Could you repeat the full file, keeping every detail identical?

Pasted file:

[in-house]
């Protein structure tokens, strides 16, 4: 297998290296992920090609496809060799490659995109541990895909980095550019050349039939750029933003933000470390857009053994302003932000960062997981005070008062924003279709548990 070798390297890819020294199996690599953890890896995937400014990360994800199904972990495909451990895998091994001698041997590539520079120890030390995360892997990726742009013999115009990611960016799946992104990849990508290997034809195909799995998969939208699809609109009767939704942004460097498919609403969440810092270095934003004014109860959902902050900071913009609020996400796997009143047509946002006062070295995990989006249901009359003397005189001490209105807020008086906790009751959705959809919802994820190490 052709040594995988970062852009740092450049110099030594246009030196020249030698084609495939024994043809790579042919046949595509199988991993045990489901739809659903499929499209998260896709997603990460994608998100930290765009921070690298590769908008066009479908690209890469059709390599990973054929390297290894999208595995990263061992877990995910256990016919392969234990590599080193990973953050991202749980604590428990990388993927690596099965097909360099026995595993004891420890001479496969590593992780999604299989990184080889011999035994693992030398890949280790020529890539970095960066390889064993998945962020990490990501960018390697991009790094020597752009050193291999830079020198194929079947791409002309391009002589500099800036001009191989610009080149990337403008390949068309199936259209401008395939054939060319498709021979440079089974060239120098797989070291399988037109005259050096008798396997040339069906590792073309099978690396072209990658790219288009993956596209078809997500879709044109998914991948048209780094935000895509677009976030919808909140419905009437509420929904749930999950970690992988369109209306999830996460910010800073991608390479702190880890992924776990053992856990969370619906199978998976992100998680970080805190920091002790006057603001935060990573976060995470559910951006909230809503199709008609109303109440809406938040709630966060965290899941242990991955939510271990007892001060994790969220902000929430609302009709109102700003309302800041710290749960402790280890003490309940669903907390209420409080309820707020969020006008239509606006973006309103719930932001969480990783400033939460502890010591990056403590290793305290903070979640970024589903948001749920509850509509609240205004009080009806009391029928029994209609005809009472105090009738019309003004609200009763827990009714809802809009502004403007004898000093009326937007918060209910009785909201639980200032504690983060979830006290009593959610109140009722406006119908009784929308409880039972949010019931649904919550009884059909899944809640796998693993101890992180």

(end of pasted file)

[in-house]
């Protein structure tokens, strides 16, 4: 297998290296992920090609496809060799490659995109541990895909980095550019050349039939750029933003933000470390857009053994302003932000960062997981005070008062924003279709548990 070798390297890819020294199996690599953890890896995937400014990360994800199904972990495909451990895998091994001698041997590539520079120890030390995360892997990726742009013999115009990611960016799946992104990849990508290997034809195909799995998969939208699809609109009767939704942004460097498919609403969440810092270095934003004014109860959902902050900071913009609020996400796997009143047509946002006062070295995990989006249901009359003397005189001490209105807020008086906790009751959705959809919802994820190490 052709040594995988970062852009740092450049110099030594246009030196020249030698084609495939024994043809790579042919046949595509199988991993045990489901739809659903499929499209998260896709997603990460994608998100930290765009921070690298590769908008066009479908690209890469059709390599990973054929390297290894999208595995990263061992877990995910256990016919392969234990590599080193990973953050991202749980604590428990990388993927690596099965097909360099026995595993004891420890001479496969590593992780999604299989990184080889011999035994693992030398890949280790020529890539970095960066390889064993998945962020990490990501960018390697991009790094020597752009050193291999830079020198194929079947791409002309391009002589500099800036001009191989610009080149990337403008390949068309199936259209401008395939054939060319498709021979440079089974060239120098797989070291399988037109005259050096008798396997040339069906590792073309099978690396072209990658790219288009993956596209078809997500879709044109998914991948048209780094935000895509677009976030919808909140419905009437509420929904749930999950970690992988369109209306999830996460910010800073991608390479702190880890992924776990053992856990969370619906199978998976992100998680970080805190920091002790006057603001935060990573976060995470559910951006909230809503199709008609109303109440809406938040709630966060965290899941242990991955939510271990007892001060994790969220902000929430609302009709109102700003309302800041710290749960402790280890003490309940669903907390209420409080309820707020969020006008239509606006973006309103719930932001969480990783400033939460502890010591990056403590290793305290903070979640970024589903948001749920509850509509609240205004009080009806009391029928029994209609005809009472105090009738019309003004609200009763827990009714809802809009502004403007004898000093009326937007918060209910009785909201639980200032504690983060979830006290009593959610109140009722406006119908009784929308409880039972949010019931649904919550009884059909899944809640796998693993101890992180």